“We will protest at Thailand Stock Market, where Akara has long made efforts to list itself, to notify the public and investors of their hostile [actions] and ask them to refrain from supporting this hazardous business,” he says.
Manit, who still lives a half-mile from the mine tailing storage facility, says he dreads the resumption of mining activities. “I will now have to sleep with the cyanide pond, breathing it in every single day like I used to.”
Reopening, but not any time soon
Kingsgate says it expects to open more mine pits in the area, which could extend its operations for well over three decades.
But company representative Cherdsak says it will be months before operations can resume. “The earliest may be before the end of this year,” he says. “COVID-19 made everything more difficult and much slower. Machine and repair pieces required a longer time to deliver. Everything will start not early like we expect. There have been over five years of halting, we have lots of brushing up to do.”
Though he dismisses all the allegations regarding environmental contamination, Cherdsak says it will take hard work to get the locals understand and accept the mine.
Nirun Yingmahisaranon of the mining department also says the mine has caused long and deep conflicts in nearby communities.
While many have joined protests and lawsuits, not all local people are unhappy the mine will reopen. In its heyday, the Chatree gold mine employed more than 800 workers on the ground.
Wisoot Kaefoi, 54, says he is eagerly waiting to go back to work as a truck driver in the mine, a job he held for 13 years. He says he is concerned that after five years’ absence he will be seen as too old for the job by his boss. The health risks do not concern him, he says.
Wisoot dismisses the claims against the mine as greedy, and says the long-running protests are driven only by people seeking money. “Those who claimed to have health issues live miles away when I have sat with the ore every single day,” he says. “If there must be someone who is sick, it should be me.” Wisoot says he will support the reopening of the mine, which he says will benefit local workers and their families.
New requirements for mining operations
Amid the ongoing debate over Akara’s mine, the Thai government has introduced a new National Gold Policy. New regulations include a requirement that mining firms undertake extensive studies to establish baseline environmental and human health indicators to serve as benchmarks for ongoing testing and monitoring. The act also calls creates a community protection mechanism, and stipulates that gold should also be refined within the country instead of being exported raw.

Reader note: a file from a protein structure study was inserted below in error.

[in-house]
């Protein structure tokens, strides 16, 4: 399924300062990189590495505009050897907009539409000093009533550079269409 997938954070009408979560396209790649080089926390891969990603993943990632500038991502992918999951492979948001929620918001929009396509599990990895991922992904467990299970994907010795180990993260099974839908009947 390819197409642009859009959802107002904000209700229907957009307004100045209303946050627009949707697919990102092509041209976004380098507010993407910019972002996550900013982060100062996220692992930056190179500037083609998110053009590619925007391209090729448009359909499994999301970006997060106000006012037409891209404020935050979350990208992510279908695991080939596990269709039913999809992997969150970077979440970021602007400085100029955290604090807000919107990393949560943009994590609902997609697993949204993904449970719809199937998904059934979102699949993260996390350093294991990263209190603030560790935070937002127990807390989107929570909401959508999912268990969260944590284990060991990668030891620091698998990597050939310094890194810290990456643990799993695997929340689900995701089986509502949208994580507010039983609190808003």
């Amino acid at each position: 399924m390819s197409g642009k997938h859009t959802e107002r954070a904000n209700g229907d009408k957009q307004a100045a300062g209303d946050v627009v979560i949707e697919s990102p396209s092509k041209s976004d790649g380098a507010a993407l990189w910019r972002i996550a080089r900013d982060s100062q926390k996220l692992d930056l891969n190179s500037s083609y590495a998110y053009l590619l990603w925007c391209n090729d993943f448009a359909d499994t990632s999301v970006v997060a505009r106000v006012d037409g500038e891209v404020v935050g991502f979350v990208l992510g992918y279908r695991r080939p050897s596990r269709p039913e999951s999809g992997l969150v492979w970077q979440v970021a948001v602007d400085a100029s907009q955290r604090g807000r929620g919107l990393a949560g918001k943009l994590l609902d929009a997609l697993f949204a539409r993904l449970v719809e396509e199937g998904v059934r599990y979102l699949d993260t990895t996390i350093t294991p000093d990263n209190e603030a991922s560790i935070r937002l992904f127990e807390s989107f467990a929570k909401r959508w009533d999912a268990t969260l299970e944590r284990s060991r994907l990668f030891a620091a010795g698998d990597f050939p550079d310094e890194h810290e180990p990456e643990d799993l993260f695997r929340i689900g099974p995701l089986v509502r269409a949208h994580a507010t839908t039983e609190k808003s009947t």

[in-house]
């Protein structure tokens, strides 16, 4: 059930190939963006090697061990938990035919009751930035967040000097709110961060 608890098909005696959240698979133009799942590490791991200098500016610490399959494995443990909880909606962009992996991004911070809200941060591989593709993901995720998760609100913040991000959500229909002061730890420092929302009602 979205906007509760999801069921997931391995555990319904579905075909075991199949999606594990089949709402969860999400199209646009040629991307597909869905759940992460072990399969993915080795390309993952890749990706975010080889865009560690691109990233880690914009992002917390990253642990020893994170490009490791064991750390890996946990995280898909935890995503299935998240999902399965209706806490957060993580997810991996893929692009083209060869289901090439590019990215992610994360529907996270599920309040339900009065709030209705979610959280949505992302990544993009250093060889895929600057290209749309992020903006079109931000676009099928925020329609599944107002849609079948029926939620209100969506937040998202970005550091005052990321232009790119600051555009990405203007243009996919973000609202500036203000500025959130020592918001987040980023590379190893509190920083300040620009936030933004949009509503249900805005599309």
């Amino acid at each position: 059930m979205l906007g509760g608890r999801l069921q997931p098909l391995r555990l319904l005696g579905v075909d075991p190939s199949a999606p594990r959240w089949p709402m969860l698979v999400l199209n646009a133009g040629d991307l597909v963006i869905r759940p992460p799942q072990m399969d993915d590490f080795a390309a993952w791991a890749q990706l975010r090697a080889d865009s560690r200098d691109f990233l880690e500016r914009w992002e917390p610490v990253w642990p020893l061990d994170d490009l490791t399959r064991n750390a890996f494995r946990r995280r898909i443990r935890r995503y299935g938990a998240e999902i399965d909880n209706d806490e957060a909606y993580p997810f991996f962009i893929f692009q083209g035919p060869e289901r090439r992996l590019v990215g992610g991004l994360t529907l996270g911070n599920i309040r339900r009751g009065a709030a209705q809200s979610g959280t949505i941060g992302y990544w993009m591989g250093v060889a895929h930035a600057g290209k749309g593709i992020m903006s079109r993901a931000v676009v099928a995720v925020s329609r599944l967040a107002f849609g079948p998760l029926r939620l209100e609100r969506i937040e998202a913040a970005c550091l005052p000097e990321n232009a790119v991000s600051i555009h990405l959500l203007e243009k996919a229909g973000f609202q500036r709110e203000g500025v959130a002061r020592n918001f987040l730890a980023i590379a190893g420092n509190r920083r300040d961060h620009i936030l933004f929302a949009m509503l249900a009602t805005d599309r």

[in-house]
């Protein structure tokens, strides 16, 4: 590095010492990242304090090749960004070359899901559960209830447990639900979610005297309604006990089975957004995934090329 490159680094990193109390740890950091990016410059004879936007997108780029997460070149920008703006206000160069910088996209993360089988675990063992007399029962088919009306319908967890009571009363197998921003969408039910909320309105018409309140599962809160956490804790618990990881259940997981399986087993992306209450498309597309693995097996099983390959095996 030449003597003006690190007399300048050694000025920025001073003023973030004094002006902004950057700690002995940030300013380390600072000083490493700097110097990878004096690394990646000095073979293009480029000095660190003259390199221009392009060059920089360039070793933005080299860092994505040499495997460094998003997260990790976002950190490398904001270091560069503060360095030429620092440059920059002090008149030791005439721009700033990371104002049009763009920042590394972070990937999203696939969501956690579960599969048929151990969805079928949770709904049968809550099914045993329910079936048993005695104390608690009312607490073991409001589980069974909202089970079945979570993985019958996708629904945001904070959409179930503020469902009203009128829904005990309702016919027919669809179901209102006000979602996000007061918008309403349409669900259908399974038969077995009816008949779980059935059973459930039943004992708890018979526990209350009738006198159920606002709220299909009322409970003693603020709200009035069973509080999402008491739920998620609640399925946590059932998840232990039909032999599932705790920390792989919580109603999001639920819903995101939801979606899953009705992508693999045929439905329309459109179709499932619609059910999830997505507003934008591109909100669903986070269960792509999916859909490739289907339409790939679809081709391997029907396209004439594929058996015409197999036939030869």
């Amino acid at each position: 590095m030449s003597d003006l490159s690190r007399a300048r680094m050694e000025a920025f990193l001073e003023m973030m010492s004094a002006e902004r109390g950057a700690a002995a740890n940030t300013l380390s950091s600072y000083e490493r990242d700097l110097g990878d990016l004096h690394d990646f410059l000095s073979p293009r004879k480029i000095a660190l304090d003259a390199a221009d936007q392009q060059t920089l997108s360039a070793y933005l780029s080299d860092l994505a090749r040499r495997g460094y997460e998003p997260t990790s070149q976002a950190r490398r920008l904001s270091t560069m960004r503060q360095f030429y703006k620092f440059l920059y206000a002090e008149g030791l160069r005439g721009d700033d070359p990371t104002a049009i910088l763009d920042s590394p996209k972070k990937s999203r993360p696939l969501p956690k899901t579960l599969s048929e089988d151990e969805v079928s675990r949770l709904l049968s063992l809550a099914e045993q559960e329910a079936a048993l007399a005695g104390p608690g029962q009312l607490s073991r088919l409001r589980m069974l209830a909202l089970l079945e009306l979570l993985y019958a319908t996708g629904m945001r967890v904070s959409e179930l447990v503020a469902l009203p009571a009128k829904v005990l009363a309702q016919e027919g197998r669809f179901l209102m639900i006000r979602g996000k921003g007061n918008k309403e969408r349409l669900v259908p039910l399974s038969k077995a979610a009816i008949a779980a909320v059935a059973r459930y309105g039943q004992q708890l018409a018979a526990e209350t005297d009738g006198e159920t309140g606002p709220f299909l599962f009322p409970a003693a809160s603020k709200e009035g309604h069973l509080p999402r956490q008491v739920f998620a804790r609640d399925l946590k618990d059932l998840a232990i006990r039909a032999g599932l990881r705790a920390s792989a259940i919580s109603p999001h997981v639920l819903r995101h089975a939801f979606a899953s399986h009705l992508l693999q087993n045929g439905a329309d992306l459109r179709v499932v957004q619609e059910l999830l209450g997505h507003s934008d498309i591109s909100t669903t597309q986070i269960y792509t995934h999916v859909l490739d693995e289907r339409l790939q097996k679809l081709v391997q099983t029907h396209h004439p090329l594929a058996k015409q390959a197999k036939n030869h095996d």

In addition, Thailand’s newly amended Mineral Act now requires community consent for any new concessions. The act creates local committees, including representatives from the community, government agencies and the company, empowered to allow or suspend concessions. It also calls for taxes and royalties to be paid at the local level rather than going exclusively to the central government. The act will also mandate that developers establish a relief fund in case of any negative impacts, and provides stiffer fines and penalties, including jail time, for violations.
Nirun, who is now under fire as the person who originally granted the permission for the Chatree gold mine, says he is optimistic. “Under new laws and regulations, the investor could operate with confidence and it will ease the public concern over the safety of their health and their environment.”
Now that is has been reinstated, the Chatree mine complex will stand as the only gold mine in Thailand.
A second, much smaller mine located five hours’ drive away, which was shuttered under the same order in 2016, will not be reopening. Protests, including months of road blockades, hampered operations and led to the bankruptcy of the mine company. Lertsak was the leader of that movement. He says he is bracing to launch a similar movement against Chatree, too.
“I do hope we would not be forced to reach that day.”
Kannikar Petchkaew is an independent journalist covering a wide range of topics from armed conflict to human rights violations. Her work can be found on Inter Press Service, The Straits Times, Mongabay, Earth Journalism Network and Mekong Eye.
By Sulakshana Lamubol